The Ring of Truth | Tara Westgate

Is it still a trick if they know the answer?


The Ring of Truth

By Tara Westgate

For the What We Talk About When We Talk About Love Award


 

The small box in Anthony’s top pocket seemed to him like a live mouse, or a tiny unexploded bomb. Under this animate, fizzing, radiant box, he could feel his heart tapping.
He had waited several days to see his sister alone, which hadn’t been easy with his too-hot secret. Now Joanne’s husband and children were out for the evening, and he sat at her kitchen table while she cooked. When the meal was ready and she joined him, he would tell her: in the box was a ring, and the ring was for Isabel.
The relationship, however, was stalled. Stuck fast. He had taken her everywhere – theatres, dinners, weekends in the country; trips to Paris and Rome, and even New York. Isabel remained her friendly but cool, unchanging self. Things never went any further. They were not lovers, although he had tried to persuade and seduce her.
He needed to prove to Isabel that he truly loved her. He would offer her commitment, and the fabulous ring; the most beautiful one he’d found in several days of diamond-hunting. Fifteen thousand pounds.
This was the last chance, the only thing he had left to give.
Joanne had earlier turned down his offer of help, but now he stood up to clear the table of family clutter: toys and keys, newspapers and books. There was a paperback with a gold-embossed title: The Ten-Point Plan to Marry a Man.
“What’s this for, Jo?”
It belonged to Joanne’s teenage daughter. “She reads all sorts of nonsense.”
He opened the book. It was a manual of instruction in the art of being hard to get.
Men love a challenge! They are genetically programmed to hunt … rouse his natural instincts … he’ll think you’re the most desirable and wonderful woman he’s ever met – even if you’re not!
Some time later, unnoticed, Joanne brought food to the table.
“Tony?”
Never, never make love with him until he’s committed. This seems very old-fashioned, I know, but trust me – it will drive him wild with passion. Truly, there is no more effective way of reeling him in. Even if you don’t follow all the rules, you MUST follow this one.
The unease he felt gathered itself and formed into something close to certainty.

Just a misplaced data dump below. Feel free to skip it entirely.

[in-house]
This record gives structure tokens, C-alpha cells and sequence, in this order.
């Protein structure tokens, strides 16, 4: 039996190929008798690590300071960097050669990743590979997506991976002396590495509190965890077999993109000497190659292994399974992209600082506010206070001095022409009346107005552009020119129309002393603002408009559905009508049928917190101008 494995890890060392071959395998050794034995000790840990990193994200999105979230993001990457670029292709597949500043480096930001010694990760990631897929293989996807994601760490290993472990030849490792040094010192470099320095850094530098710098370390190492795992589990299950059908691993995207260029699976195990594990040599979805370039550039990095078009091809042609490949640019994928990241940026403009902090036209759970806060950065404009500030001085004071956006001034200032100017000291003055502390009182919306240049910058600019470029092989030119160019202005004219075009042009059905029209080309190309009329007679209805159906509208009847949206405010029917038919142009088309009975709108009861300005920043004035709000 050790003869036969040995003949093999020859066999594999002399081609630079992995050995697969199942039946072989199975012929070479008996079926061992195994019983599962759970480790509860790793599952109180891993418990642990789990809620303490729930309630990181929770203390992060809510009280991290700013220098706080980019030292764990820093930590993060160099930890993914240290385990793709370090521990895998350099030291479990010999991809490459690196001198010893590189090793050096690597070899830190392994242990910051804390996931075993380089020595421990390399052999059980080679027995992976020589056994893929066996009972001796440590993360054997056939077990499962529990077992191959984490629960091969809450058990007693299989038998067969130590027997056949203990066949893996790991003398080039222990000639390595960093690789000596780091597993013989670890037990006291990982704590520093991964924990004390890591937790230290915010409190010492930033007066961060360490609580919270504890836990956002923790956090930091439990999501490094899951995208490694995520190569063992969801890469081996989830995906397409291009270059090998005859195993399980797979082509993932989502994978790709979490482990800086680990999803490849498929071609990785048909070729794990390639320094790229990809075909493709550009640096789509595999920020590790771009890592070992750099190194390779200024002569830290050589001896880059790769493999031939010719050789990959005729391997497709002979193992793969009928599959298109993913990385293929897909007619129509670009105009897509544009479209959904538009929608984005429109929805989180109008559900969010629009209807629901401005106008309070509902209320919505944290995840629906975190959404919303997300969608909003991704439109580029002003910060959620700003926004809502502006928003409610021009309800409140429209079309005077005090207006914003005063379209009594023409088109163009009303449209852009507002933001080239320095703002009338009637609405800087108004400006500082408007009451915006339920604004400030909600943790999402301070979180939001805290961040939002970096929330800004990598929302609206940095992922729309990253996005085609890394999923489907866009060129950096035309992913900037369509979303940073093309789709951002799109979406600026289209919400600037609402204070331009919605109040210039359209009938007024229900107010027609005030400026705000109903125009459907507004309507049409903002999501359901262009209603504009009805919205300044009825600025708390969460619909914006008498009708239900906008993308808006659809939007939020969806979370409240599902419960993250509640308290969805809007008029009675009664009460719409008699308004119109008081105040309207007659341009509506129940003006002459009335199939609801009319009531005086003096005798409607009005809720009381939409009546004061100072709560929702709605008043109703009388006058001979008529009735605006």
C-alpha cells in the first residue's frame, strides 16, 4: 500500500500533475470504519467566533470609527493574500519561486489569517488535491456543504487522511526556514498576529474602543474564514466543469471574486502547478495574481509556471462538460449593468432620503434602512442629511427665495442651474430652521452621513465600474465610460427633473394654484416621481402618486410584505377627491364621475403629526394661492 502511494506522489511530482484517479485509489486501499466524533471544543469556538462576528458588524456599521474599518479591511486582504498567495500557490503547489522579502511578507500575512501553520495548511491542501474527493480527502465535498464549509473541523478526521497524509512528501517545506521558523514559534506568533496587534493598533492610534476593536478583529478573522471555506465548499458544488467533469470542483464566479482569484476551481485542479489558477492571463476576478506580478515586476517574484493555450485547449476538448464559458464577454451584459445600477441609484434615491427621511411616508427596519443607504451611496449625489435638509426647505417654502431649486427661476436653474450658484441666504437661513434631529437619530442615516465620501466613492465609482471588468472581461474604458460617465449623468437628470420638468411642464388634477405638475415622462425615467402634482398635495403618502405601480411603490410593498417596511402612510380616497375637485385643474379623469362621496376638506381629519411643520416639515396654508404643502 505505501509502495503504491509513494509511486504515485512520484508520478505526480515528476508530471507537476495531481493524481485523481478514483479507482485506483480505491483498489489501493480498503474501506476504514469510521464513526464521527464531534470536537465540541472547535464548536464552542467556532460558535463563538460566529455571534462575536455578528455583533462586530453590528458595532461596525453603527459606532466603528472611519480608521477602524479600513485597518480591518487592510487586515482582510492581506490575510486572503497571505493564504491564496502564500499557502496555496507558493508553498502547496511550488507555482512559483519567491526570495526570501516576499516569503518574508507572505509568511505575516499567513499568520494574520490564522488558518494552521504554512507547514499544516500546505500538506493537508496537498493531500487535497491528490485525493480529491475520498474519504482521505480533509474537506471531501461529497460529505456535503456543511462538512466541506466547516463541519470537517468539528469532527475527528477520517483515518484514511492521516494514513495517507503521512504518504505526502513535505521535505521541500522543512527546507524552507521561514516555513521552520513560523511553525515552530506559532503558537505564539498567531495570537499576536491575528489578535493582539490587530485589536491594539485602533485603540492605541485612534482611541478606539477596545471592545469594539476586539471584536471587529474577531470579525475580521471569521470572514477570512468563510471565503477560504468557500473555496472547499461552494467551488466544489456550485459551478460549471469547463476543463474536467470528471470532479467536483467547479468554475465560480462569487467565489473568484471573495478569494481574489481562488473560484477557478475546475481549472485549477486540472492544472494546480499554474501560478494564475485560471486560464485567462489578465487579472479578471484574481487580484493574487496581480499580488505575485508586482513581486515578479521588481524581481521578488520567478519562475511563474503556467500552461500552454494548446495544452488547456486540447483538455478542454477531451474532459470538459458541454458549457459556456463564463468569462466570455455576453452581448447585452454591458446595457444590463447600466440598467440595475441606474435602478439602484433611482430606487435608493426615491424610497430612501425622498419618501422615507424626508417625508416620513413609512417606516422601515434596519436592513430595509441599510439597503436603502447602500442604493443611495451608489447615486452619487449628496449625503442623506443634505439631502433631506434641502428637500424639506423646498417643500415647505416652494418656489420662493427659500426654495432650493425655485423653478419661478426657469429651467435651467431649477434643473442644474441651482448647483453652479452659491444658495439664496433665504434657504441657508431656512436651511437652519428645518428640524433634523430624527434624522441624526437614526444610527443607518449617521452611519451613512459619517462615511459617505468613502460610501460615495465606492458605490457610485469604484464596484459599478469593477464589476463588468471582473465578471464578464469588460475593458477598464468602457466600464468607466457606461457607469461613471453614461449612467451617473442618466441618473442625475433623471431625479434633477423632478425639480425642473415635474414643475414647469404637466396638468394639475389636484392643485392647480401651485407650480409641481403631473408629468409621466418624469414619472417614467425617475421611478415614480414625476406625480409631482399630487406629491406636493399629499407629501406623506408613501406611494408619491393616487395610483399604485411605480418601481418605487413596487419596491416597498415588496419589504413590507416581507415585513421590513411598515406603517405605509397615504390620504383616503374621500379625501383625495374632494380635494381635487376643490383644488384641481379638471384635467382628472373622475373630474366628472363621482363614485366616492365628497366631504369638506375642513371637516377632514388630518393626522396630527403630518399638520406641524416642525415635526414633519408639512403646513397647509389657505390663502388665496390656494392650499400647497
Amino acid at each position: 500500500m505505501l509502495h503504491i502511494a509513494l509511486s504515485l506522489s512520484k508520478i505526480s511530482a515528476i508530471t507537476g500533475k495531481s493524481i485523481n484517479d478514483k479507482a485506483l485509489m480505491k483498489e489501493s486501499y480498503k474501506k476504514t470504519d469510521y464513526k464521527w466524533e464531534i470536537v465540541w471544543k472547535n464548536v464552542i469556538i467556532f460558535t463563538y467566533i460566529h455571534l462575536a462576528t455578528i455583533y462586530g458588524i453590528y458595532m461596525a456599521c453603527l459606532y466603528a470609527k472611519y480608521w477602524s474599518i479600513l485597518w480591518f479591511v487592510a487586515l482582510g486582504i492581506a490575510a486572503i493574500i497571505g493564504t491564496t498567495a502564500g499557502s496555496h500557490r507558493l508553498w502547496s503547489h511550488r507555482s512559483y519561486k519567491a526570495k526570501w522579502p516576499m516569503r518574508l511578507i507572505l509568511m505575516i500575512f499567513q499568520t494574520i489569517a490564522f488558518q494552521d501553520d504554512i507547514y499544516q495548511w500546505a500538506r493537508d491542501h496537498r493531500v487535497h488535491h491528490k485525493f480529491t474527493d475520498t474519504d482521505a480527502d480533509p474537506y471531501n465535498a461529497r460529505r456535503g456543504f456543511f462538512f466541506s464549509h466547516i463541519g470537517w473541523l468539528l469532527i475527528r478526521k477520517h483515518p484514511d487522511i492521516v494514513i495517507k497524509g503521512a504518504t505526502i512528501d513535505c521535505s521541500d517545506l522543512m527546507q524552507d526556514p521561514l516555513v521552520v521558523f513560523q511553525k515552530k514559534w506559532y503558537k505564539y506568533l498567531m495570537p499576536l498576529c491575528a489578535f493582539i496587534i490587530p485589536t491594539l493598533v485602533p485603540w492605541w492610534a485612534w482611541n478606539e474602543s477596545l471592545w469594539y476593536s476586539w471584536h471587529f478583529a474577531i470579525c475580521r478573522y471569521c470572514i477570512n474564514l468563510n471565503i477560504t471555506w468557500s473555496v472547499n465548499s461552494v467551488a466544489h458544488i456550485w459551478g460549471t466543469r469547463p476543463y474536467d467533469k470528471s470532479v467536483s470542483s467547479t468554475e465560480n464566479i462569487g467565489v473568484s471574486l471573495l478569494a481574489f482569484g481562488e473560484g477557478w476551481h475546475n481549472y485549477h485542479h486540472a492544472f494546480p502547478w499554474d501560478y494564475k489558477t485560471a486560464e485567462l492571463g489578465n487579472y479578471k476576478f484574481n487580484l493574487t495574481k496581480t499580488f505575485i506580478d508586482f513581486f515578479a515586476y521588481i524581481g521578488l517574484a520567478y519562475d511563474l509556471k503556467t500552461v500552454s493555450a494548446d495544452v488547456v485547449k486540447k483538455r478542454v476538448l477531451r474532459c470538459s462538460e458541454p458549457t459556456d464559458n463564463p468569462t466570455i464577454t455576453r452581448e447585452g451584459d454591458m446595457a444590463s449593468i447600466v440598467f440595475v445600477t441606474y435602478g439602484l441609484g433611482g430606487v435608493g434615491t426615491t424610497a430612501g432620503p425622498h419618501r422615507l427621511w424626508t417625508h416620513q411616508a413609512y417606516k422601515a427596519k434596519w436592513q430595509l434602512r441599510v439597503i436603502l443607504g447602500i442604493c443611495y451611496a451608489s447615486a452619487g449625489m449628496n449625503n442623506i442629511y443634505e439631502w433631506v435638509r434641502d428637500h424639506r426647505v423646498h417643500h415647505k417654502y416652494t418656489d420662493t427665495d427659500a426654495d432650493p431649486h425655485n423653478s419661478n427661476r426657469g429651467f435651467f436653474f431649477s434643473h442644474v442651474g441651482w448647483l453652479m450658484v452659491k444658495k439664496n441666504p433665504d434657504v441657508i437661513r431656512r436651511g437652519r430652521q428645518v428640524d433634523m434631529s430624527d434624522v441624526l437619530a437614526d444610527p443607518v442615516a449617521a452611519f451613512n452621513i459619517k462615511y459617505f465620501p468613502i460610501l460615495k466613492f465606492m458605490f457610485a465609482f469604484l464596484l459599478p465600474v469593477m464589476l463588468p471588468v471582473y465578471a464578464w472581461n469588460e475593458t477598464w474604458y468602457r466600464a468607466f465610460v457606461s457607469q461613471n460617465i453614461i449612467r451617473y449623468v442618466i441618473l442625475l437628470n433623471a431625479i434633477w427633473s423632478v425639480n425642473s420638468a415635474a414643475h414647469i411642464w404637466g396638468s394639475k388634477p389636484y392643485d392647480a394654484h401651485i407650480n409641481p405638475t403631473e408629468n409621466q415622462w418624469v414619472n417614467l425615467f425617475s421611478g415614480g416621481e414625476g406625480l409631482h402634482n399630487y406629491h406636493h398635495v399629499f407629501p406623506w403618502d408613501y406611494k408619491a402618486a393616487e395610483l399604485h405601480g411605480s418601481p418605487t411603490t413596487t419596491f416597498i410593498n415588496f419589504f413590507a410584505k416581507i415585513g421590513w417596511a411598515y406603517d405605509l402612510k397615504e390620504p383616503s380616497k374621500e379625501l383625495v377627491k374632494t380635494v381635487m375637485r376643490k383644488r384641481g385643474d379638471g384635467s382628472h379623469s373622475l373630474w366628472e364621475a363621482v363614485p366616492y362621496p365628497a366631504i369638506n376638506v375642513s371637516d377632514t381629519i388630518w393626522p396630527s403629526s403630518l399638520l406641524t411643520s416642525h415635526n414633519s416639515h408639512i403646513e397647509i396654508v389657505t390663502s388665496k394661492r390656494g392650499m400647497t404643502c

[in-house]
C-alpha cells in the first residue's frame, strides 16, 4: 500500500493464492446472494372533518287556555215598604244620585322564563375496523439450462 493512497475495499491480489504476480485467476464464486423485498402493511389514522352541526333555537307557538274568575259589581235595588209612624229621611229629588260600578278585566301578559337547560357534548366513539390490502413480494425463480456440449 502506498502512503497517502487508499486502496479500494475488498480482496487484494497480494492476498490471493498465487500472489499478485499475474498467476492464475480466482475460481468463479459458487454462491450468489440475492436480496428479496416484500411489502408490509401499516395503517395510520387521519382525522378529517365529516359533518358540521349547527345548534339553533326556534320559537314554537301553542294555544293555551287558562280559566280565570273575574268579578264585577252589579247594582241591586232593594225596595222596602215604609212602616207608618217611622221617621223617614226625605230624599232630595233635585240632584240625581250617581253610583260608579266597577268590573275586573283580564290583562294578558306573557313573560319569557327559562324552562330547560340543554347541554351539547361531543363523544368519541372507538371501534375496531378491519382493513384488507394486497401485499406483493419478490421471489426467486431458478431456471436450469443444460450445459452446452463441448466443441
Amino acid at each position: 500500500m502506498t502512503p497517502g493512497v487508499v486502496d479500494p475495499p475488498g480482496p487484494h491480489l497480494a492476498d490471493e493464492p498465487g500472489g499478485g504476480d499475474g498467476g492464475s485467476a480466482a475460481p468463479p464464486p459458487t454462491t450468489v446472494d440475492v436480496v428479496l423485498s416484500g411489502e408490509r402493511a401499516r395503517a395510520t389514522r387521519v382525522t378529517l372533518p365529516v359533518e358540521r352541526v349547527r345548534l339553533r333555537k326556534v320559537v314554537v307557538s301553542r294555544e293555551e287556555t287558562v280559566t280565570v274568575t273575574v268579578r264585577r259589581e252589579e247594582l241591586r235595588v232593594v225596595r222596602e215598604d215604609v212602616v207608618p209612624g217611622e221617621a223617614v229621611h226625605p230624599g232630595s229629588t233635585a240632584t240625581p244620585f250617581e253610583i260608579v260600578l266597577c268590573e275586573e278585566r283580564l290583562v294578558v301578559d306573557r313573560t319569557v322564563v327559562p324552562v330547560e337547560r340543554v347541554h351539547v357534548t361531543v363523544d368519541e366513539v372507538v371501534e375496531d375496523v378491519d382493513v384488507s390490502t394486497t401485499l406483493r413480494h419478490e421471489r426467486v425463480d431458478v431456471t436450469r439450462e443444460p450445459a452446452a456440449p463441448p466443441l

“Tony, what on earth is the matter?”
“Nothing at all.” He closed the book.
The evening passed. He did not, after all, tell Joanne that he planned to ask Isabel to marry him.

The next day, Anthony bought a copy of The Ten-Point Plan. It was all there. Everything. Their entire relationship.
The third point of the Plan was: Always end phone conversations first. Never allow a call to last for longer than ten minutes.
Although he was sure, he wanted evidence. Absolute proof. He phoned her.
“Tony! How lovely!” Anthony checked his watch.
Exactly ten minutes into the call, Isabel said, “I have to go. I’m terribly busy just at the moment.”
It had always been such a mystery to him, what exactly Isabel was always, always so incredibly busy doing.

By Monday, Anthony had a plan of his own. He would ask her to dinner somewhere special and glamorous. He would show her the ring, the fifteen-thousand-pound proof of his love, and tell her that she could have had it, and she could have had him – if, that is, she hadn’t tried to treat him like a fool. Hadn’t pulled a cheap con-trick. Hadn’t manipulated him and lied to him, and been an utterly dishonest, calculating, cold-blooded bitch.
Then he would close the box, put it back in his pocket, walk out, and never see her again.

Anthony sat at a restaurant table. Beyond the candles and flowers was Isabel, looking impossibly lovely. She had just told him a story that was the funniest thing he’d heard all week. Her sense of humour was one of the many reasons he’d fallen in love with her.
It was time for the ring. He produced the box. He opened it. Her eyes filled and sparkled, gem-like. He placed the ring on her willing finger and held her hand, folding her fingers into his palm.
“Isabel,” he said, “will you do me the great honour of becoming my wife?”
“Yes,” she said. Diamonds fell from her eyes.
Over the past few days he had finished reading The Ten-Point Plan. Point ten had impressed itself upon him: This plan is as near as you can get to magic. It cannot fail to make the man you use it on fall deeply in love with you. Don’t waste it on someone if you don’t truly love him. Only use this plan on the man you absolutely adore.

2 thoughts on “The Ring of Truth | Tara Westgate

  1. Lovely. Beautifully written, a gentle story with an unexpected twist. It made me happy!

  2. I loved this story and the powerful way it succinctly told a much bigger story. Beautifully structured.

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